In most Asian households, the idea of living a risk-free life is much-touted. After all, who desires a life of hardship that taking risks can result in? No one. These discussions often center around material possessions like money or land. Get a job that pays well and then buy land or property. This is likely why the American Dream has such great appeal.
However, these discussions can easily devolve into a desire to accrue more than one could ever need. This is greed — a desire for excess material wealth. Discussions of political ideology tend to center on this notion as well. On one hand, people believe greed is human nature. On the other hand, people believe greed is a product of conditioning. It is like a seed sowed in humans during their formative years.
The concept of greed is nothing new. The likes of Plato considered greed to be human nature. Charles Darwin’s theory of evolution has served as the justification for greed being natural and even good. As an extension of the Darwinian notion of evolution, Richard Dawkins argues in his book, “The Selfish Gene,” that the selfishness displayed by our genes mirrors “selfishness in individual behavior.” Ivan Fredrick Boesky, a fraudulent American stock trader, said in a commencement speech at the Haas School of Business at UC Berkeley, “I think greed is healthy. You can be greedy and still feel good about yourself.”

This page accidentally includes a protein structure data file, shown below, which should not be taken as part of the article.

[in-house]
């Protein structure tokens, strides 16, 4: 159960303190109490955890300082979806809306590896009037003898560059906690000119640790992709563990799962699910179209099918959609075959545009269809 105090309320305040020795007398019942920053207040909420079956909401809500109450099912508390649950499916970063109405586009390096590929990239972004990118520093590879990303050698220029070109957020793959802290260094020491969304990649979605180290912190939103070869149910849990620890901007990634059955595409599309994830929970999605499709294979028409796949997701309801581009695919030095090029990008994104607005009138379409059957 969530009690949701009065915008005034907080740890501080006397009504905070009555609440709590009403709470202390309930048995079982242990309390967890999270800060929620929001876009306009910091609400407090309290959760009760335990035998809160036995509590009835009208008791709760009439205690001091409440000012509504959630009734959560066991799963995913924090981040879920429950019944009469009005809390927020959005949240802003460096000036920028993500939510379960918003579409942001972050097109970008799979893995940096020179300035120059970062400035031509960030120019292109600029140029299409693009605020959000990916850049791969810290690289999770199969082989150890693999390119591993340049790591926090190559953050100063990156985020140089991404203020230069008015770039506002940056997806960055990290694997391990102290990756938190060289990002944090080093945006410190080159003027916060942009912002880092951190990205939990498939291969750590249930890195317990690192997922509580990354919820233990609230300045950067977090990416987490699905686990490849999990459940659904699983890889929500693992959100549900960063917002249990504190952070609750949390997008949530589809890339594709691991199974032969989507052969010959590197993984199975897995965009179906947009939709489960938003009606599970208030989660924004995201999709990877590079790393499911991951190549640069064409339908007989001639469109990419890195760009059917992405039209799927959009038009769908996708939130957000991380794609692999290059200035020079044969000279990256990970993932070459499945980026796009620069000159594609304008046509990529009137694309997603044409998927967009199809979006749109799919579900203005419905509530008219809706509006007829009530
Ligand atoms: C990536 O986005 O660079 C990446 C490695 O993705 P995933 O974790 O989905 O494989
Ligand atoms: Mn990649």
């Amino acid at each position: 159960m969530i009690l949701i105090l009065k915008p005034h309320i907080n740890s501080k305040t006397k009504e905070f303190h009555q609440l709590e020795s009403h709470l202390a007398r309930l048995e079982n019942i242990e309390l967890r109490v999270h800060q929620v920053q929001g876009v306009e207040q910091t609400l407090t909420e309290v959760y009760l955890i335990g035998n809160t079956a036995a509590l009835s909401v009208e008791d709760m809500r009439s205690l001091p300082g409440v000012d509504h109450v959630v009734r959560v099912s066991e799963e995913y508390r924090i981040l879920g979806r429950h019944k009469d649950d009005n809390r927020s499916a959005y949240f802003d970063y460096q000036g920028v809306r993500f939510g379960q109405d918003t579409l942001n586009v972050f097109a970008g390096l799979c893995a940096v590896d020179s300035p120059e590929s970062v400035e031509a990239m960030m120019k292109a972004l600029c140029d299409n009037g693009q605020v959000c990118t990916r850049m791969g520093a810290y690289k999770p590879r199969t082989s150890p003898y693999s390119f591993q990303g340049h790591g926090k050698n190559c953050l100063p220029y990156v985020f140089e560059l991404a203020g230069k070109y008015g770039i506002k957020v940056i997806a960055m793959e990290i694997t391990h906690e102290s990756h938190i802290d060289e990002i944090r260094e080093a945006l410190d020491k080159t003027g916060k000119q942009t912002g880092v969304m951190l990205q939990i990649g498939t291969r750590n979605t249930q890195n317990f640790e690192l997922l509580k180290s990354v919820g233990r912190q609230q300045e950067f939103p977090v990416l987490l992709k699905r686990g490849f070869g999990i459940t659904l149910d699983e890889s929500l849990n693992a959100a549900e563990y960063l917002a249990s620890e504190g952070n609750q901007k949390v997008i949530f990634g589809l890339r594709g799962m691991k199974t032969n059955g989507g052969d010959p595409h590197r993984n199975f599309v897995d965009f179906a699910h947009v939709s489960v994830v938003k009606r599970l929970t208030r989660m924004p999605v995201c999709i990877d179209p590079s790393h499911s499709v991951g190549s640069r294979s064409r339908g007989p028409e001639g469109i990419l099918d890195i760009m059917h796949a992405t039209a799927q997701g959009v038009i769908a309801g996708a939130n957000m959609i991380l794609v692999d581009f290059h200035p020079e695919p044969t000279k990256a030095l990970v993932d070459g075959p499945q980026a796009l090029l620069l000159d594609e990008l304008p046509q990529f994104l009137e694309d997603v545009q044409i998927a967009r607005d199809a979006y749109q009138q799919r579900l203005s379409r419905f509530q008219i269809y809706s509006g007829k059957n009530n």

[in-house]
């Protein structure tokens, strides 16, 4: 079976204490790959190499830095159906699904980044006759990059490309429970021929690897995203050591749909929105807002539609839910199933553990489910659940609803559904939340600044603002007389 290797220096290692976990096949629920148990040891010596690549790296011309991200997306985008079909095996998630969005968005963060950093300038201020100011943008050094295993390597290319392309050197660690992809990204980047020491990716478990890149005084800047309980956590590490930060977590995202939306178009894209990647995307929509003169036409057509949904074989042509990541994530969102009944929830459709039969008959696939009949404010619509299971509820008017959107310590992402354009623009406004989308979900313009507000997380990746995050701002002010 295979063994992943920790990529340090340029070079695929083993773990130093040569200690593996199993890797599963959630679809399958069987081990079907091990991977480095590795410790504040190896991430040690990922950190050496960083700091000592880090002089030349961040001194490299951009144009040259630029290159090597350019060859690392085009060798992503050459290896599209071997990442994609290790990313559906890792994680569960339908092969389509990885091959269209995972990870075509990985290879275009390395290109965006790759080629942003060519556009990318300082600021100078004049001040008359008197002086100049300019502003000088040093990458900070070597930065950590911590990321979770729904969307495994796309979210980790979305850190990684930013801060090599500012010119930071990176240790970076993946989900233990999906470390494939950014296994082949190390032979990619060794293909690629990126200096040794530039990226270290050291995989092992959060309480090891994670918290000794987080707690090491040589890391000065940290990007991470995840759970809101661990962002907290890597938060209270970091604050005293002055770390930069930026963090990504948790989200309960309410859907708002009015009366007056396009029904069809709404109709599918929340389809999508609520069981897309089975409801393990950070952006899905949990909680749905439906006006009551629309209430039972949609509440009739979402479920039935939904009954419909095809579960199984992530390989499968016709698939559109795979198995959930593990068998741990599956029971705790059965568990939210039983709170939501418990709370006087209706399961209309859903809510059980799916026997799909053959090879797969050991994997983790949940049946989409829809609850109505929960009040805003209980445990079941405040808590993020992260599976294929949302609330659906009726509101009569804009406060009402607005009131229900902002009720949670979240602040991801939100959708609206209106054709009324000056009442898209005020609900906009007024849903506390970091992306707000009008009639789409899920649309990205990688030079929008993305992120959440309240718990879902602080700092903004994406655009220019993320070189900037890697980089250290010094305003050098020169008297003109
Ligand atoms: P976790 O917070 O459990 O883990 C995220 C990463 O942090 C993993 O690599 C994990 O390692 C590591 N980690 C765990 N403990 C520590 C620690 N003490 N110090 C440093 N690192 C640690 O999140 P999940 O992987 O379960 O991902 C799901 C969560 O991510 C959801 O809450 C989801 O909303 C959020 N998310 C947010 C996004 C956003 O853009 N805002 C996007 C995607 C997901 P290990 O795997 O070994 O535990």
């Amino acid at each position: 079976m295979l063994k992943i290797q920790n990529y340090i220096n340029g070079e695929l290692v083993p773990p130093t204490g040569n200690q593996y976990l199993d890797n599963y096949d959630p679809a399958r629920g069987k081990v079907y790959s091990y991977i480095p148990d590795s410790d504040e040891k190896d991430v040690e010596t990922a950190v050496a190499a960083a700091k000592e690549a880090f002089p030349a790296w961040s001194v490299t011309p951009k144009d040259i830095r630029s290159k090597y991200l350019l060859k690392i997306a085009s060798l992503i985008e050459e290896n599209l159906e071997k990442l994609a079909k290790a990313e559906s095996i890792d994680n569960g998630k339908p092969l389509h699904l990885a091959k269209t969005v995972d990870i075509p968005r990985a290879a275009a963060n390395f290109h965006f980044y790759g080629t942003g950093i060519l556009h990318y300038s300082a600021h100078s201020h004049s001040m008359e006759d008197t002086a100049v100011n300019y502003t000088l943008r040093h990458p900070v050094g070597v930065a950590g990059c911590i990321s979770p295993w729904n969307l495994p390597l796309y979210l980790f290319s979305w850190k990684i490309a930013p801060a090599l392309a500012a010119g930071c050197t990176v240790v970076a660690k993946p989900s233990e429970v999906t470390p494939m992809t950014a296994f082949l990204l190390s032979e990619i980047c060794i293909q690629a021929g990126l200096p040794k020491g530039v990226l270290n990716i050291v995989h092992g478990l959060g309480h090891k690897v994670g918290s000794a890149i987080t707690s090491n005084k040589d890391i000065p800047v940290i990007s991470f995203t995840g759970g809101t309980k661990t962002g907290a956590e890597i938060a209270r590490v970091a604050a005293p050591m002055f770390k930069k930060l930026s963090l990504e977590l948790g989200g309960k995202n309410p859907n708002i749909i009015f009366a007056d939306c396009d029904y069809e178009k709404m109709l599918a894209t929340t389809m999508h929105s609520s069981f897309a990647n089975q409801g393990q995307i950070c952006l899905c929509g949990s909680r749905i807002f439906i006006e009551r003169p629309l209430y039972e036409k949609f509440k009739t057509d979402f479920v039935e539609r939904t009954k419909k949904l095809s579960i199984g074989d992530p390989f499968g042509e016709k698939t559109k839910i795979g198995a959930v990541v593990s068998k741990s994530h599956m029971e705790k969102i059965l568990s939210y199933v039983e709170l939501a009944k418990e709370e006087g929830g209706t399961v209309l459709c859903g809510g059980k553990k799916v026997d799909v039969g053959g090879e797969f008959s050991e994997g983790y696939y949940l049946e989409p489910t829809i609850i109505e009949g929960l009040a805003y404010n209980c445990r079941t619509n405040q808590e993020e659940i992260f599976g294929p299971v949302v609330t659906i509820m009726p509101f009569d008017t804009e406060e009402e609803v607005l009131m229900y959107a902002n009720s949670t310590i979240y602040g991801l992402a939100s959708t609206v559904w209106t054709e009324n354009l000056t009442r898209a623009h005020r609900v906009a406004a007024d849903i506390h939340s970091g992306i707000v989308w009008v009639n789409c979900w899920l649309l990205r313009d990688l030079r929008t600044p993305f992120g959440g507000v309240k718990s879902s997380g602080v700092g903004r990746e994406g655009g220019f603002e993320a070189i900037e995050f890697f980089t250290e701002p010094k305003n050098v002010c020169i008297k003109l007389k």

It could be argued that this concept of greed has been the driving force for the billionaire class. This is most notable in the U.S., the country with the most billionaires. When Earth wasn’t enough, their eyes turned toward outer space. All this is in the middle of a pandemic that has ravaged their workers. However, there exist instances from history which suggest that greed isn’t as inherent as one may think.
The most significant instances of a greed-free society are indigenous populations around the world, such as Indigenous Americans. Prior to having large swathes of their land plundered and people massacred by white settlers, indigenous tribes thrived in the land of modern day United States. They lived with a communal reverence for their land and nature.